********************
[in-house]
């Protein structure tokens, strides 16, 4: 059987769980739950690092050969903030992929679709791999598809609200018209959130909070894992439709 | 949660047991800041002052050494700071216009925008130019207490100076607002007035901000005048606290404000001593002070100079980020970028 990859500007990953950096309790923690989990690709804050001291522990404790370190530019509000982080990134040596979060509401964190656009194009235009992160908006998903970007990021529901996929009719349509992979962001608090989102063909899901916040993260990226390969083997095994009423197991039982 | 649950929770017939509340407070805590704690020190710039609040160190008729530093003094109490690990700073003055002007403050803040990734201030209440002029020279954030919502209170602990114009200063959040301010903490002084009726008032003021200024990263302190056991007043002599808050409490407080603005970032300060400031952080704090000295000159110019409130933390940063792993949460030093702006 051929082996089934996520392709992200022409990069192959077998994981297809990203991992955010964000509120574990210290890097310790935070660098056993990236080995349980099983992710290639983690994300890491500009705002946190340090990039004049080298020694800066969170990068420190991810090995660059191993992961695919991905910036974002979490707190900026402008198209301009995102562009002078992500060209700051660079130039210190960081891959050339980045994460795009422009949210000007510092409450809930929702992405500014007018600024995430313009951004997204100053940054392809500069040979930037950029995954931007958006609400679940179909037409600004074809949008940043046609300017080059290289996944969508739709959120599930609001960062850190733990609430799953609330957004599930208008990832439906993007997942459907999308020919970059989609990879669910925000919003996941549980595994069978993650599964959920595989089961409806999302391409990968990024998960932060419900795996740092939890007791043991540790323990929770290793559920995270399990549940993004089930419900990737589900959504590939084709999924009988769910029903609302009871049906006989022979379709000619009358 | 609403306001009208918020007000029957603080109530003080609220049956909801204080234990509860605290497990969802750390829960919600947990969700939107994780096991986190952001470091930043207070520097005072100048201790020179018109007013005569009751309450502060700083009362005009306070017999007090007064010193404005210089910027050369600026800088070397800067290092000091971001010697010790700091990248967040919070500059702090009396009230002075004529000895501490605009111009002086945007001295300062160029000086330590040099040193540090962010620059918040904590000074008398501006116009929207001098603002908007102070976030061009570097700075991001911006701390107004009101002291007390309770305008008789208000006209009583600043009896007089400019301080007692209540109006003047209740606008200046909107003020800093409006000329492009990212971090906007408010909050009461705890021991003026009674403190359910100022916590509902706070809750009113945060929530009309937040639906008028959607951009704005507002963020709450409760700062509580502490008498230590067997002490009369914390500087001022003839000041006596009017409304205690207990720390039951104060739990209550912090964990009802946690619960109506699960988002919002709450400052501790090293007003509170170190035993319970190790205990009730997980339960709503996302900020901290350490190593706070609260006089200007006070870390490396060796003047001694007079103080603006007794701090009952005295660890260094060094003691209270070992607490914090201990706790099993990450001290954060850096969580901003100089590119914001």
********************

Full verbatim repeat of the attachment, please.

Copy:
[in-house]
């Protein structure tokens, strides 16, 4: 059987769980739950690092050969903030992929679709791999598809609200018209959130909070894992439709 | 949660047991800041002052050494700071216009925008130019207490100076607002007035901000005048606290404000001593002070100079980020970028 990859500007990953950096309790923690989990690709804050001291522990404790370190530019509000982080990134040596979060509401964190656009194009235009992160908006998903970007990021529901996929009719349509992979962001608090989102063909899901916040993260990226390969083997095994009423197991039982 | 649950929770017939509340407070805590704690020190710039609040160190008729530093003094109490690990700073003055002007403050803040990734201030209440002029020279954030919502209170602990114009200063959040301010903490002084009726008032003021200024990263302190056991007043002599808050409490407080603005970032300060400031952080704090000295000159110019409130933390940063792993949460030093702006 051929082996089934996520392709992200022409990069192959077998994981297809990203991992955010964000509120574990210290890097310790935070660098056993990236080995349980099983992710290639983690994300890491500009705002946190340090990039004049080298020694800066969170990068420190991810090995660059191993992961695919991905910036974002979490707190900026402008198209301009995102562009002078992500060209700051660079130039210190960081891959050339980045994460795009422009949210000007510092409450809930929702992405500014007018600024995430313009951004997204100053940054392809500069040979930037950029995954931007958006609400679940179909037409600004074809949008940043046609300017080059290289996944969508739709959120599930609001960062850190733990609430799953609330957004599930208008990832439906993007997942459907999308020919970059989609990879669910925000919003996941549980595994069978993650599964959920595989089961409806999302391409990968990024998960932060419900795996740092939890007791043991540790323990929770290793559920995270399990549940993004089930419900990737589900959504590939084709999924009988769910029903609302009871049906006989022979379709000619009358 | 609403306001009208918020007000029957603080109530003080609220049956909801204080234990509860605290497990969802750390829960919600947990969700939107994780096991986190952001470091930043207070520097005072100048201790020179018109007013005569009751309450502060700083009362005009306070017999007090007064010193404005210089910027050369600026800088070397800067290092000091971001010697010790700091990248967040919070500059702090009396009230002075004529000895501490605009111009002086945007001295300062160029000086330590040099040193540090962010620059918040904590000074008398501006116009929207001098603002908007102070976030061009570097700075991001911006701390107004009101002291007390309770305008008789208000006209009583600043009896007089400019301080007692209540109006003047209740606008200046909107003020800093409006000329492009990212971090906007408010909050009461705890021991003026009674403190359910100022916590509902706070809750009113945060929530009309937040639906008028959607951009704005507002963020709450409760700062509580502490008498230590067997002490009369914390500087001022003839000041006596009017409304205690207990720390039951104060739990209550912090964990009802946690619960109506699960988002919002709450400052501790090293007003509170170190035993319970190790205990009730997980339960709503996302900020901290350490190593706070609260006089200007006070870390490396060796003047001694007079103080603006007794701090009952005295660890260094060094003691209270070992607490914090201990706790099993990450001290954060850096969580901003100089590119914001």